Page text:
Saturday, February 24, 1996
Total knee arthroplasty (TKA) dramatically improves a patient's quality of life and significantly reduces his/her long-term treatment costs, according to a study presented Friday in scientific paper 114.
More than 194,000 TKAs are done each year in the United States, and the number is expected to increase as the population ages.
Orthopaedic researchers compared the long-term cost-effectiveness of total knee replacement surgery to that of medical management for treatment of severe osteoarthritis of the knee, over the remaining lifetime of the patient.
"For both strategies, we calculated the patient's estimated average time in various functional outcome states and the total direct health care costs over his/her remaining lifetime," said co-author Charles A. Gottlob, MD, of The Hughston Clinic, Columbus, Ga.
The four functional outcome states are:
I. The person is completely able to carry on all usual duties without handicaps.
II. Adequate for normal activities despite handicap of discomfort or limited motion in the knee.
III. Limited only to little or none of duties of usual occupation or self-care.
IV. Incapacitated, largely or wholly bedridden or confined to wheelchair; little or no self-care.
Results of the study shows that patients treated nonoperatively would spend all of their time in the two worse functional outcome states: 11.03 years in III; 4.08 years in IV.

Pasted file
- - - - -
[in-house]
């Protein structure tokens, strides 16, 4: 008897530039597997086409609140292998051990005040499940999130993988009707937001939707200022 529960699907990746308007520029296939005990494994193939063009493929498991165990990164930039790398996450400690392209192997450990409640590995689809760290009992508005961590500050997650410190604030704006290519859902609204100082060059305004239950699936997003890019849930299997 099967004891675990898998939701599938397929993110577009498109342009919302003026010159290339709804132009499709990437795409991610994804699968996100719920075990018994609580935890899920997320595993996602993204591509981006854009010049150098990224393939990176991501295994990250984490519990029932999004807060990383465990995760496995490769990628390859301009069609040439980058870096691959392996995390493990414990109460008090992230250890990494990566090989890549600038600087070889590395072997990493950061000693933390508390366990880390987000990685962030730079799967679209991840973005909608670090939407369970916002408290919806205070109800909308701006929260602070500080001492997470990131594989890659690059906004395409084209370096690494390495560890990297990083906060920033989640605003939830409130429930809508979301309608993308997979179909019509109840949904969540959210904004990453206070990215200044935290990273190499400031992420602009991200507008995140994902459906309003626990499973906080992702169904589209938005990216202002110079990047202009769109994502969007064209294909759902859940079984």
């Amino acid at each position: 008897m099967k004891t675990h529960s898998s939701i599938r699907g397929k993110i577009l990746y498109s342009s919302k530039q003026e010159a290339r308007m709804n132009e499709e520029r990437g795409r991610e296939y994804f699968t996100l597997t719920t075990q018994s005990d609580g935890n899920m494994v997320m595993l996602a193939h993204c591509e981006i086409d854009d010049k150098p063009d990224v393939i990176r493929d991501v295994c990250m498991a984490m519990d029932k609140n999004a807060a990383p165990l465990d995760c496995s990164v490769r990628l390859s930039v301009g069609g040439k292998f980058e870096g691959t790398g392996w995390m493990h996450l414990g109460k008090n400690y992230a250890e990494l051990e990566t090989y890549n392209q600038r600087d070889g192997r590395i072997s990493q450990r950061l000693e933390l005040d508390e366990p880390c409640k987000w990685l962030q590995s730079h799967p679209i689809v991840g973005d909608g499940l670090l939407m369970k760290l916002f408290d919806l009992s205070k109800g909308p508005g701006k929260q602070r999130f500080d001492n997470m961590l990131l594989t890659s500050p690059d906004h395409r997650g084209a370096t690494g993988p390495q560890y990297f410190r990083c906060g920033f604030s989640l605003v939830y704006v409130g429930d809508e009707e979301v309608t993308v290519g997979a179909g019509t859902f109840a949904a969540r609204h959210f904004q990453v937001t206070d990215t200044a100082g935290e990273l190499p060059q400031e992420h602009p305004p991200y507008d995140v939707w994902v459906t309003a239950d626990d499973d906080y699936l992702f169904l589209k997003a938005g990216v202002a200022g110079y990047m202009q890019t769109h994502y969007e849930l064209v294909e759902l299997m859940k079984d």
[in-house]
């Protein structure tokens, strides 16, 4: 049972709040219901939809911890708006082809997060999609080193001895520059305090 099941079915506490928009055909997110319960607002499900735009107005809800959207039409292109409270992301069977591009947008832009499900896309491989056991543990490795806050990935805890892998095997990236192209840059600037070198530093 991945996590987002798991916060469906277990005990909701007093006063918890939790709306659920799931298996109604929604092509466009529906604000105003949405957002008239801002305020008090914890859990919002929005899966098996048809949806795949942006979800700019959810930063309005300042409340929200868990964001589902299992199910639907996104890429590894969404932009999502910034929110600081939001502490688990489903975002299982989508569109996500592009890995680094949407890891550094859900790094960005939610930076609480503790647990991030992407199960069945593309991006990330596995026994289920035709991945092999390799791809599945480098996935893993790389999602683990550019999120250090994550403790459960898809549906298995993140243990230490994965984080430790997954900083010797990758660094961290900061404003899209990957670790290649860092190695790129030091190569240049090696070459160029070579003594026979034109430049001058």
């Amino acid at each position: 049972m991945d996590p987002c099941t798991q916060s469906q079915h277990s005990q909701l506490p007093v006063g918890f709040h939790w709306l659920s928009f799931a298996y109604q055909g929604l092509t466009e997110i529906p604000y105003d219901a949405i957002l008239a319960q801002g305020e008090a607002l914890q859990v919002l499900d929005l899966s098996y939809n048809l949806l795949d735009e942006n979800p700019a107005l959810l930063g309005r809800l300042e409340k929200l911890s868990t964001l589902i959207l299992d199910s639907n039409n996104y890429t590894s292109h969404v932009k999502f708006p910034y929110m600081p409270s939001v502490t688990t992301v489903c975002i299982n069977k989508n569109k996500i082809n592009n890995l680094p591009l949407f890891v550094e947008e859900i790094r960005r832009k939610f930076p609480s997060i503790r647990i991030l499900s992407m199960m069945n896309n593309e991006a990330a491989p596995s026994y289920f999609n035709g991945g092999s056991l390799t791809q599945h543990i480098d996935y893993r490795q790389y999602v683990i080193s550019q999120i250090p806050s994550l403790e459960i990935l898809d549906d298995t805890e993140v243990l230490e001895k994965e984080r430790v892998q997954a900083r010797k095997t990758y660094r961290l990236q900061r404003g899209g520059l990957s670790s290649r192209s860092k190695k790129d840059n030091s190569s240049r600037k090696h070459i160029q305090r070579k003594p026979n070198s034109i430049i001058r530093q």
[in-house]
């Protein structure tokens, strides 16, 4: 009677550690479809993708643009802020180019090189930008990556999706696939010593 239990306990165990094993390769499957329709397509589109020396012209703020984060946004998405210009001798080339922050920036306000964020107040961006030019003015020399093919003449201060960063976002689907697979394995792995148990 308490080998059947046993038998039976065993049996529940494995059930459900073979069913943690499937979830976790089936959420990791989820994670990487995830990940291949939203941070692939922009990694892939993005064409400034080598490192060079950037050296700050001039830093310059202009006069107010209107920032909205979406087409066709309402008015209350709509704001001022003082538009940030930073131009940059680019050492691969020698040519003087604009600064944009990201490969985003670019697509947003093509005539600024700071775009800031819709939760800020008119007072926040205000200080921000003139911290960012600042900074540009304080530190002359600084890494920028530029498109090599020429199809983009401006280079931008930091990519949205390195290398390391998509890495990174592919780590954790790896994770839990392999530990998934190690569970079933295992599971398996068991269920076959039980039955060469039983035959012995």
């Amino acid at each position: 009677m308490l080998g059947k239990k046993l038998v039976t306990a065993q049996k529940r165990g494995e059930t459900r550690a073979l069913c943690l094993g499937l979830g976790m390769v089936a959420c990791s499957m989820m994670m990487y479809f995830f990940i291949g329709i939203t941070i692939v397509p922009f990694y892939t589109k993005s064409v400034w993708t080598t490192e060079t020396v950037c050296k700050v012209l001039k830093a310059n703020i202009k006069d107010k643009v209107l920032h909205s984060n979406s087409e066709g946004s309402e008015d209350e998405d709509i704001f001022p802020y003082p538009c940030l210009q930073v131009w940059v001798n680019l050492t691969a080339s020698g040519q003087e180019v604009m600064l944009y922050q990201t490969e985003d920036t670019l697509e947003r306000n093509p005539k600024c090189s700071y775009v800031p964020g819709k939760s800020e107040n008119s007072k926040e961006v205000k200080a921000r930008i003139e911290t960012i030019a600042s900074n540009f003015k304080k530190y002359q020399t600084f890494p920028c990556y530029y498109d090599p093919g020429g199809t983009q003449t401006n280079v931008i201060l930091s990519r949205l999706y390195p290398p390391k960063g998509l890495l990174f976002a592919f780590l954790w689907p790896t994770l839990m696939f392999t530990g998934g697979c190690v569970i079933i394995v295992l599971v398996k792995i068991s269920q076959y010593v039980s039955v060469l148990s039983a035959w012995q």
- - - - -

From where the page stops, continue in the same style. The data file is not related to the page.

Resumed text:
In contrast, total knee replacement patients would have 11.71 years in functional outcome state I; 2.93 years in state II; 0.29 years in state III; and only 0.08 years in state IV, he said.
"We found that TKA improves function at a total health care cost of $26,103 over the life of the patient," said Dr. Gottlob.
Without surgery, the person's total health care cost will be $77,119, said Dr. Gottlob, citing significant potential costs associated with loss of independence. Custodial care in a nursing home averages $35,000 each year.
The costs of the TKA strategy include total hospital costs, physician charges, and acute rehabilitation costs, he said.
"A patient gets twice as many quality years with a total knee replacement than without the surgery," said Dr. Gottlob.
"TKA can be a cost-saving procedure for people in their '70s, '80s and '90s with severe functional limitations due to osteoarthritis of the knee. These results are especially relevant for health care decision makers who wish to allocate resources, in part, on the basis of cost-effectiveness."
Co-authors of the study are James M. Pellissier, PhD; Rowland W. Chang, MD, MPH, and, from Northwestern University Medical School, Chicago: Richard L. Wixson, MD, associate professor of orthopaedic surgery; Steven H. Stern MD, assistant professor of orthopaedic surgery; and S. David Stulberg, MD, associate professor of orthopaedic surgery.
||1996 Academy News Index|
Last modified 27/September/1996